• Bacillus cereus;
  • enterotoxin;
  • food;
  • growth;
  • porcine bile;
  • small intestine;
  • survival


Aims:  To determine the effects of porcine bile (PB) on Bacillus cereus vegetative cells and Haemolysin BL (HBL) enterotoxin production in reconstituted small intestine media (IM).

Methods and Results:  The effects of PB on the growth of B. cereus vegetative cells in reconstituted IM at PB concentrations ranging between 0 and 3·0 g l−1 were examined. Four gastric media (GM) named GM-J broth (JB), GM-chicken, GM-milk and GM-pea were prepared by mixing equal volumes of a gastric electrolyte solution containing pepsin with JB, chicken, semi-skimmed milk and pea soup, respectively. Bacillus cereus was inoculated at approx. 2 × 104 CFU ml−1 into each GM at pH 5·0 for 30 min at 37°C, then mixed to the same volume of double-strength JB (IM) and PB to give concentrations of between 0 and 3·0 g of PB per litre at pH 6·5 and incubated at 37°C. The diarrhoeal B. cereus strain F4430/73 grew in IM-JB, IM-chicken and IM-milk at PB concentrations of up to 0·6, 1·5 and 1·2 g l−1, respectively. Growth was observed in IM-pea at all concentrations tested. The highest PB concentrations allowing a 3 log B. cereus increase in IM-JB, IM-chicken, IM-milk and IM-pea after a 7–10 h incubation period were 0·3, 0·9, 0·9 and 3·0 g l−1, respectively. The effect of PB on B. cereus cells was strongest in IM-JB, followed by IM-chicken, IM-milk and IM-pea. Haemolysin BL enterotoxin was detectable in IM-chicken, IM-whole milk, IM-semi-skimmed milk and IM-pea up to PB concentrations of only 0·6, 0·6, 0·3 and 0·9 g l−1, respectively. The diarrhoeal B. cereus strain F4433/73 behaved similarly to B. cereus strain F4430/73, whereas the food strain TZ415 was markedly more susceptible to bile.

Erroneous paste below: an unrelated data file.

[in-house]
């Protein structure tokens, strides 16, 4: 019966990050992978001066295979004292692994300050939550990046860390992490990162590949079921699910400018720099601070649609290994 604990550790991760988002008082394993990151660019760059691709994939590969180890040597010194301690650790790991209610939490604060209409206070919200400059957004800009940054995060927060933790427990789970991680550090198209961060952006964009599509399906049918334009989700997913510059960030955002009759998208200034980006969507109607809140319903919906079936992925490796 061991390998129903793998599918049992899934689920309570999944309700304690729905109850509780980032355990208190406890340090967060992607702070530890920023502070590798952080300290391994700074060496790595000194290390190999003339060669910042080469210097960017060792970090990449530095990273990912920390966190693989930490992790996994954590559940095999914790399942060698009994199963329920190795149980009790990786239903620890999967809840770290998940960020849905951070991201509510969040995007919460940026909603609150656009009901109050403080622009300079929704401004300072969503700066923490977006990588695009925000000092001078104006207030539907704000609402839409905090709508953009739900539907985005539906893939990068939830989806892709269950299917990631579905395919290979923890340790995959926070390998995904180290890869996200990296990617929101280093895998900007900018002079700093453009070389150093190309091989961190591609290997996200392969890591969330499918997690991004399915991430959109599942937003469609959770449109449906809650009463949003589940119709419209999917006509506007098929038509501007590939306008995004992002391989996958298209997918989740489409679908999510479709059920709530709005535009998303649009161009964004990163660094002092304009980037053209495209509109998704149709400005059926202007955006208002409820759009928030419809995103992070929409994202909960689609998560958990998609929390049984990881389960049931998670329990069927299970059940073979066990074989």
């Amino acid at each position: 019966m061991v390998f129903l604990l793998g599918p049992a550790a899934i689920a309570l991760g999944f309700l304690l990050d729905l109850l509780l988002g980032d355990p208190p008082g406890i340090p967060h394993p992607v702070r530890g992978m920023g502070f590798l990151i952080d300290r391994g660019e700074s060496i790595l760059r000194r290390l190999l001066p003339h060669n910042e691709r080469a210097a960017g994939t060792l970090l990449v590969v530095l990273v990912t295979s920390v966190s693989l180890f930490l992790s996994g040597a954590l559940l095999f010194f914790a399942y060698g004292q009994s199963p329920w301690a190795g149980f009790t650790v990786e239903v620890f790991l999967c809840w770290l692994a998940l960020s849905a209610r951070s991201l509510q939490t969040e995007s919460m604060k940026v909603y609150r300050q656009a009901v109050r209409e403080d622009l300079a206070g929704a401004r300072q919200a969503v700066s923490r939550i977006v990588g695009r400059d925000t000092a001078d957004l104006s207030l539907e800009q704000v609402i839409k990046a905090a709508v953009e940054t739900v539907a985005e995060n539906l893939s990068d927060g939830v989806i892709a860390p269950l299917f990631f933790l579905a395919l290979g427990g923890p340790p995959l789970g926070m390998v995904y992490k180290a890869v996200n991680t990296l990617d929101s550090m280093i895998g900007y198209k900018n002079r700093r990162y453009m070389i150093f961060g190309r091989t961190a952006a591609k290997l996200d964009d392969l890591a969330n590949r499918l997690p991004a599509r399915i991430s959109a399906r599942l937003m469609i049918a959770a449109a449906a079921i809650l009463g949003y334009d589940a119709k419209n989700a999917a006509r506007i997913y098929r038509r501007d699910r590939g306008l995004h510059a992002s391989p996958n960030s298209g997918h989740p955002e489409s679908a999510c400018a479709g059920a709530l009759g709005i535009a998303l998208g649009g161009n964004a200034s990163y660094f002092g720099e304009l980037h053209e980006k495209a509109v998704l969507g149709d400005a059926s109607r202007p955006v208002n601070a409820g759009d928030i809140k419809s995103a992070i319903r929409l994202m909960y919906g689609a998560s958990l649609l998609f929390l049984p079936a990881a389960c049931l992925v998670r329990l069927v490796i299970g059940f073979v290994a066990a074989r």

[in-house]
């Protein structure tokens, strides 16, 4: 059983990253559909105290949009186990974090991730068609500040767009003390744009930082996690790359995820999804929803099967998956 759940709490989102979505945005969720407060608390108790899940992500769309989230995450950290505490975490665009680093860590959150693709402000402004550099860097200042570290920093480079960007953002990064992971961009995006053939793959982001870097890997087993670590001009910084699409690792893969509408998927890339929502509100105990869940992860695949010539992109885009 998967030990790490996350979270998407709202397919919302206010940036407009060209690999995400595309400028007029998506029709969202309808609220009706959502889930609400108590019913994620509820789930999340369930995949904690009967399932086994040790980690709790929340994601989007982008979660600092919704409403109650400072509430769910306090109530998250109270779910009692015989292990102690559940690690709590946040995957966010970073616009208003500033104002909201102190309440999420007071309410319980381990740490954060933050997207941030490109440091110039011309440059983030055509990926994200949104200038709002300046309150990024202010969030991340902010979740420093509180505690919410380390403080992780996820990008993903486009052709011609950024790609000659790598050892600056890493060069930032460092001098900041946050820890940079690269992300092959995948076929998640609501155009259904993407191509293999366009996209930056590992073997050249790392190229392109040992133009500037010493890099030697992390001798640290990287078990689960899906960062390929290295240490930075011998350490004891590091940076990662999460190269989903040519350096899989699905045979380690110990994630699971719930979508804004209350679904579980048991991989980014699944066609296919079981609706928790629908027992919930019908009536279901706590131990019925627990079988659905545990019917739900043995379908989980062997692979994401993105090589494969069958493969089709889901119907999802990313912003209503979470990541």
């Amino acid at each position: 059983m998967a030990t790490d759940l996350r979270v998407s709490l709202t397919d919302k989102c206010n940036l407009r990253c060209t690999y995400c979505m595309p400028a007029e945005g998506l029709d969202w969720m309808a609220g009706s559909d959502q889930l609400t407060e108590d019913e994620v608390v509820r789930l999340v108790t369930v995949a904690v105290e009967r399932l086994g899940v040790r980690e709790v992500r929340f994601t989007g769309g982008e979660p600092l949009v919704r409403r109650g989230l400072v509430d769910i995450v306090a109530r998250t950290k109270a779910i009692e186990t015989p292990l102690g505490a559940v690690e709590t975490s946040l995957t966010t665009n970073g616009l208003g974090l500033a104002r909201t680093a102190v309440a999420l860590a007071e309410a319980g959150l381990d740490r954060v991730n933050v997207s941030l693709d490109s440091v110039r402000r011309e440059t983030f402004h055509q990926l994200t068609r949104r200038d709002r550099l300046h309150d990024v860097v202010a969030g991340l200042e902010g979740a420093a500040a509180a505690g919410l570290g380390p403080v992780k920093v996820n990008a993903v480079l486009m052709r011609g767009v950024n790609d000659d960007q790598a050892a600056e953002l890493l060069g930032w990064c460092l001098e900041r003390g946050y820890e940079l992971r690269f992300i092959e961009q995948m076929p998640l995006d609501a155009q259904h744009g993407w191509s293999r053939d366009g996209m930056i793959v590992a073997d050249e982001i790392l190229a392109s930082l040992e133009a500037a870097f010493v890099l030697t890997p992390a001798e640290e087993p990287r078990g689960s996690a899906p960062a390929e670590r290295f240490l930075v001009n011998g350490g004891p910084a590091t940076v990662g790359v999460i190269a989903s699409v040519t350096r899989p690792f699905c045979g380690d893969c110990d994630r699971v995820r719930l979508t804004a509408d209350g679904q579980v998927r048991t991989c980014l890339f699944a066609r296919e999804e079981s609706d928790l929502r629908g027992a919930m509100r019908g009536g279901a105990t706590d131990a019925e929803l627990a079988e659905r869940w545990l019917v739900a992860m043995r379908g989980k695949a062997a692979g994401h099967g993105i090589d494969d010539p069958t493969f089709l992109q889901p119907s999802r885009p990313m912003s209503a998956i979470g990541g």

Conclusions:  The tolerance of B. cereus cells to PB strongly depends on the type of food contained in the IM. Bile tolerance is also subject to strain variation.

Significance and Impact of the Study:  The probability that B. cereus cells will grow in the small intestine, produce toxins and cause diarrhoea is likely to depend on the food they are ingested with, on the bile tolerance of the B. cereus strain, and on bile concentration.